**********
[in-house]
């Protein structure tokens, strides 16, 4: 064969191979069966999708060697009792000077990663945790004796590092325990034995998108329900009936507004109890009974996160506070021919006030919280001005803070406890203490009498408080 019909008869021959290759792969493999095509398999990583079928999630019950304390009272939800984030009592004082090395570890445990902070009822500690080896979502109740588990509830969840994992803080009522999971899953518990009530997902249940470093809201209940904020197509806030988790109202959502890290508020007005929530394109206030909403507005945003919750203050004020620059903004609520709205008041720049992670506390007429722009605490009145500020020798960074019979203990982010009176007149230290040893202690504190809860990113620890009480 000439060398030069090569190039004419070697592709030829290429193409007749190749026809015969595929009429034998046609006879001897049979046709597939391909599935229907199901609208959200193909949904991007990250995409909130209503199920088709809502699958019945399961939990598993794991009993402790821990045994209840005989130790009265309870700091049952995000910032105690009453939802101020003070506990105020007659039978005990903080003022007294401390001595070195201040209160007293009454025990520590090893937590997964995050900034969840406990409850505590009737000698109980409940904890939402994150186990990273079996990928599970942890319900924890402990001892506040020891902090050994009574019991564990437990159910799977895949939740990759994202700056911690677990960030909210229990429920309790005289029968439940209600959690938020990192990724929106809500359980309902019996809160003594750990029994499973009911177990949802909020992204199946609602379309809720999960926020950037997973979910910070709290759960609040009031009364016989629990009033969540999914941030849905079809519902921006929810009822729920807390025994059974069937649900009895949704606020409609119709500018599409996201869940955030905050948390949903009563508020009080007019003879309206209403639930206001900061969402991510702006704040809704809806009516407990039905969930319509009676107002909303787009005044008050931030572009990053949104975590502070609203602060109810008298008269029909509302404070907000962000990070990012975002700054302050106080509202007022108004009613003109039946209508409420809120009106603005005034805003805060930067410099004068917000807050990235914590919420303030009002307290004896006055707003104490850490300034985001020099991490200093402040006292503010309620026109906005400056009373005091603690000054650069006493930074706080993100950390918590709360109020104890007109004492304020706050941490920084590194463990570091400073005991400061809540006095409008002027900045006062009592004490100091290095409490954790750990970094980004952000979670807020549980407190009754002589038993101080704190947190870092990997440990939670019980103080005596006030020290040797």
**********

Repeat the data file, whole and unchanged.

[in-house]
């Protein structure tokens, strides 16, 4: 064969191979069966999708060697009792000077990663945790004796590092325990034995998108329900009936507004109890009974996160506070021919006030919280001005803070406890203490009498408080 019909008869021959290759792969493999095509398999990583079928999630019950304390009272939800984030009592004082090395570890445990902070009822500690080896979502109740588990509830969840994992803080009522999971899953518990009530997902249940470093809201209940904020197509806030988790109202959502890290508020007005929530394109206030909403507005945003919750203050004020620059903004609520709205008041720049992670506390007429722009605490009145500020020798960074019979203990982010009176007149230290040893202690504190809860990113620890009480 000439060398030069090569190039004419070697592709030829290429193409007749190749026809015969595929009429034998046609006879001897049979046709597939391909599935229907199901609208959200193909949904991007990250995409909130209503199920088709809502699958019945399961939990598993794991009993402790821990045994209840005989130790009265309870700091049952995000910032105690009453939802101020003070506990105020007659039978005990903080003022007294401390001595070195201040209160007293009454025990520590090893937590997964995050900034969840406990409850505590009737000698109980409940904890939402994150186990990273079996990928599970942890319900924890402990001892506040020891902090050994009574019991564990437990159910799977895949939740990759994202700056911690677990960030909210229990429920309790005289029968439940209600959690938020990192990724929106809500359980309902019996809160003594750990029994499973009911177990949802909020992204199946609602379309809720999960926020950037997973979910910070709290759960609040009031009364016989629990009033969540999914941030849905079809519902921006929810009822729920807390025994059974069937649900009895949704606020409609119709500018599409996201869940955030905050948390949903009563508020009080007019003879309206209403639930206001900061969402991510702006704040809704809806009516407990039905969930319509009676107002909303787009005044008050931030572009990053949104975590502070609203602060109810008298008269029909509302404070907000962000990070990012975002700054302050106080509202007022108004009613003109039946209508409420809120009106603005005034805003805060930067410099004068917000807050990235914590919420303030009002307290004896006055707003104490850490300034985001020099991490200093402040006292503010309620026109906005400056009373005091603690000054650069006493930074706080993100950390918590709360109020104890007109004492304020706050941490920084590194463990570091400073005991400061809540006095409008002027900045006062009592004490100091290095409490954790750990970094980004952000979670807020549980407190009754002589038993101080704190947190870092990997440990939670019980103080005596006030020290040797």